Ford Taurus/Sable 1986-1995 Repair Information



Four automatic transaxle units are available. The ATX (automatic transaxle) model which is used with the 2.5L engine, and the AXOD (automatic transaxle overdrive) which is used with the 3.0L and 3.8L engine. Beginning in 1991 some vehicles were equipped with the AXOD-E transaxle which is basically the same as the AXOD with the addition of electronic transaxle controls. Beginning in 1993, some vehicles came equipped with the AX4S (automatic transaxle four-speed) or AX4N (automatic transaxle four-speed non-synchronized) transaxle. The AX4S was formerly the AXOD and is basically the same as the AXOD-E. And the AX4N which is also very similar, but is non-synchronized, hence the N in the name.

The ATX automatic transaxle is a 3-speed unit. A unique feature is a patented split path torque converter. The engine torque in second and third gears is divided, so that part of the engine torque is transmitted hydrokinetically through the torque converter, and part is transmitted mechanically by direct connection of the engine and transaxle. In the third gear, 93% of the torque is transmitted mechanically, making the ATX highly efficient. Torque splitting is accomplished through a splitter gear set. A conventional compound gear set is also used.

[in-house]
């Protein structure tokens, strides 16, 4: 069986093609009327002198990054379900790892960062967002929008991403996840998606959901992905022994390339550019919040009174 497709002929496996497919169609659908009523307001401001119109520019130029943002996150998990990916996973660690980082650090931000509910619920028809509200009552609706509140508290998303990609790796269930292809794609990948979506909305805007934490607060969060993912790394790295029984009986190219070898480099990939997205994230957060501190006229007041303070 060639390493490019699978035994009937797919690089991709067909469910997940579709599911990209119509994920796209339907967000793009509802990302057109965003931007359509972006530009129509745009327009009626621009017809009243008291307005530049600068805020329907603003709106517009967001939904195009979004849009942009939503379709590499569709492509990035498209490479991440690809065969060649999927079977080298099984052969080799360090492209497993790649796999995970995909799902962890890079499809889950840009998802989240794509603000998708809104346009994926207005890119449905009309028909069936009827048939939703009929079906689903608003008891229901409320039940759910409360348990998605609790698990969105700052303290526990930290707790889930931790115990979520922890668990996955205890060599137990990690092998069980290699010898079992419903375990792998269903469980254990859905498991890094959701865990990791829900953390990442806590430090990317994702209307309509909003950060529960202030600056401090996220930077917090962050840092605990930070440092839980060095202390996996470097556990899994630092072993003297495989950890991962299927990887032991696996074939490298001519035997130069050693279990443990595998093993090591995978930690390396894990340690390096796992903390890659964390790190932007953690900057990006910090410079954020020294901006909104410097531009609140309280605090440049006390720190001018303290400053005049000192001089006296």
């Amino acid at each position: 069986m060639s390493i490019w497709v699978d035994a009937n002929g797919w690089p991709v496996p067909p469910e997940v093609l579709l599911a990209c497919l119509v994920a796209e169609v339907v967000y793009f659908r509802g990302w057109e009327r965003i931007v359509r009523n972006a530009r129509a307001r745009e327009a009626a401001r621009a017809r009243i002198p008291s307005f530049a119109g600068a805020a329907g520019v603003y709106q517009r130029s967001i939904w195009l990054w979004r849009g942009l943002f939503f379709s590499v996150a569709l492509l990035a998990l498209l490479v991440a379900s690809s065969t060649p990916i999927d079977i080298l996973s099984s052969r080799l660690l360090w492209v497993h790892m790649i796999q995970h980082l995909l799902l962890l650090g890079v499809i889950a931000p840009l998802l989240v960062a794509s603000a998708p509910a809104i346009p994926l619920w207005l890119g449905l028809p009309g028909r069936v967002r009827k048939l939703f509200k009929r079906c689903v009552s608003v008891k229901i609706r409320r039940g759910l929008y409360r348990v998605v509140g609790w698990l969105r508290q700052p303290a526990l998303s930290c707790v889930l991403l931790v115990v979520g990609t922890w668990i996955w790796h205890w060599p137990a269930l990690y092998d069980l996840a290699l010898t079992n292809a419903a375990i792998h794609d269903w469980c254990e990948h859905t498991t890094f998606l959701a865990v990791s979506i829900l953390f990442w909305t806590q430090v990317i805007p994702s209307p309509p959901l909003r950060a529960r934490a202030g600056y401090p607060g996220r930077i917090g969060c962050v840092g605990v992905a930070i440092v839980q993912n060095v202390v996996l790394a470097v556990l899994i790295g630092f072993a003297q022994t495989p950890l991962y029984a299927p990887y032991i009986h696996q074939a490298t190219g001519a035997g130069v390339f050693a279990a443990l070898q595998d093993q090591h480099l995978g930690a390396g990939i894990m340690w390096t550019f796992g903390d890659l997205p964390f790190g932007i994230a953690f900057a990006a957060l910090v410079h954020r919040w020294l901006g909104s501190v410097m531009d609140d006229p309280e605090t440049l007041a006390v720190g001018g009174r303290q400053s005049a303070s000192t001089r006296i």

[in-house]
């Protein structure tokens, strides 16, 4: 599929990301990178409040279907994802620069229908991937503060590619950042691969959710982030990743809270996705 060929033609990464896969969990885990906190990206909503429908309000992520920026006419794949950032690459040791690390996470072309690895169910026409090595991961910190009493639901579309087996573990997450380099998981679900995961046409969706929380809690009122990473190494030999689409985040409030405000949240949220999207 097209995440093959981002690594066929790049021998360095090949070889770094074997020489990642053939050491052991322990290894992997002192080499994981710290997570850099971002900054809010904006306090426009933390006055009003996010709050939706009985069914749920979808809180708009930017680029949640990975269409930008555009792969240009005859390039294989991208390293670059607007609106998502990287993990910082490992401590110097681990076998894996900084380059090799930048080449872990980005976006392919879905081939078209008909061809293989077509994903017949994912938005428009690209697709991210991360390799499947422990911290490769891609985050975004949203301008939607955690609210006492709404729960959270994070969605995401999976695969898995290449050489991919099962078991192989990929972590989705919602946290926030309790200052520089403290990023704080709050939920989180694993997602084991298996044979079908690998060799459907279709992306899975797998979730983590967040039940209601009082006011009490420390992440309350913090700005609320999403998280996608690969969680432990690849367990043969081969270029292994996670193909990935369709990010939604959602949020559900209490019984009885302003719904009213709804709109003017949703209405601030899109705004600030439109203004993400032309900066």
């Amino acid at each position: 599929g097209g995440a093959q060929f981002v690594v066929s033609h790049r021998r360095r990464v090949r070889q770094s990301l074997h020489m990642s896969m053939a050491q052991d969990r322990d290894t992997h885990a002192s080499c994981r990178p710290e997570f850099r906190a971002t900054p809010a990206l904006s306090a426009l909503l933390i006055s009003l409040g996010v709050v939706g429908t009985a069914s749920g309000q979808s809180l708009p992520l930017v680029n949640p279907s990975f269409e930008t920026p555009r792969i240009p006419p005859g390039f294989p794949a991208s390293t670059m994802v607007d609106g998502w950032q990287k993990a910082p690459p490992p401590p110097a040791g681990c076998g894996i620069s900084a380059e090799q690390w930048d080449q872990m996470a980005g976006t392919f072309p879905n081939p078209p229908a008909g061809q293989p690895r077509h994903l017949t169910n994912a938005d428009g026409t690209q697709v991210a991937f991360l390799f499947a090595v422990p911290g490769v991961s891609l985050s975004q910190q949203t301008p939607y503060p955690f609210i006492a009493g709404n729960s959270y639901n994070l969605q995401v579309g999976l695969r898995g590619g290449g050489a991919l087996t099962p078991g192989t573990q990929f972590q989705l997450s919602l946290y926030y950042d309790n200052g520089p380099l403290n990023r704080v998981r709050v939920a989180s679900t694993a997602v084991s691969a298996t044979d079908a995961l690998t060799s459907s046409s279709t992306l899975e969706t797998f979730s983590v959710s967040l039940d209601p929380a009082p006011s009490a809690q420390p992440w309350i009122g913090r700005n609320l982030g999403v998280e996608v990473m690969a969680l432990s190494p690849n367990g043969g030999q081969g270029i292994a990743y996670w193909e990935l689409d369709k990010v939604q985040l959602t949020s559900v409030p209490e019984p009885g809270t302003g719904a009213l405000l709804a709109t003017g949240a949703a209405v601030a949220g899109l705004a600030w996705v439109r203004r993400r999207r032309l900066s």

Only one band is used in the ATX. In service fluid additions, or fluid changes may be made with Motorcraft Type H automatic transmission fluid.

The AXOD, AXOD-E, AX4S and AX4N automatic transaxles are 4-speed units. They all have two planetary gear sets and a combination planetary/differential gear set. Four multiple plate clutches, two band assemblies, and two one-way clutches act together for proper operation of the planetary gear sets.

A lock-up torque converter is coupled to the engine crankshaft and transmits engine power to the gear train by means of a drive link assembly (chain) that connects the drive and the driven sprockets. The application of the converter clutch is controlled through an electronic control integrated in the on-board EEC-IV system computer. These controls, along with the hydraulic controls in the valve body, operate a piston plate clutch in the torque converter to provide improved fuel economy by eliminating converter slip when applied.

In-service fluid additions, or fluid changes, may be made with Motorcraft Type H automatic transmission fluid.

The AXOD-E uses a turbine speed sensor in conjunction with a vehicle electronic control system. These components send operational signals to the EEC-IV microprocessor.